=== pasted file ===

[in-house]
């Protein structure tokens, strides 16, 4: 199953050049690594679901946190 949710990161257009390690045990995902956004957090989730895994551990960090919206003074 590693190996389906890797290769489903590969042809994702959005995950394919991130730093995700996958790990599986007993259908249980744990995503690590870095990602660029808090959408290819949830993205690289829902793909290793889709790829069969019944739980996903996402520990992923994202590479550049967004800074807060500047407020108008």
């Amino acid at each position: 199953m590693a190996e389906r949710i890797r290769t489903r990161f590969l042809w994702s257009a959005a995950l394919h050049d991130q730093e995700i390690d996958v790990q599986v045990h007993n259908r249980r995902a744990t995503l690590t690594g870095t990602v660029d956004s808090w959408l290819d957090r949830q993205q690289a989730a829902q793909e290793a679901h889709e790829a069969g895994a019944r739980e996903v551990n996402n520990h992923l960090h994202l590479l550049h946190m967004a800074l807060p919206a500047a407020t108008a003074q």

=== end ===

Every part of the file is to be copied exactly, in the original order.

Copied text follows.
[in-house]
């Protein structure tokens, strides 16, 4: 199953050049690594679901946190 949710990161257009390690045990995902956004957090989730895994551990960090919206003074 590693190996389906890797290769489903590969042809994702959005995950394919991130730093995700996958790990599986007993259908249980744990995503690590870095990602660029808090959408290819949830993205690289829902793909290793889709790829069969019944739980996903996402520990992923994202590479550049967004800074807060500047407020108008």
């Amino acid at each position: 199953m590693a190996e389906r949710i890797r290769t489903r990161f590969l042809w994702s257009a959005a995950l394919h050049d991130q730093e995700i390690d996958v790990q599986v045990h007993n259908r249980r995902a744990t995503l690590t690594g870095t990602v660029d956004s808090w959408l290819d957090r949830q993205q690289a989730a829902q793909e290793a679901h889709e790829a069969g895994a019944r739980e996903v551990n996402n520990h992923l960090h994202l590479l550049h946190m967004a800074l807060p919206a500047a407020t108008a003074q």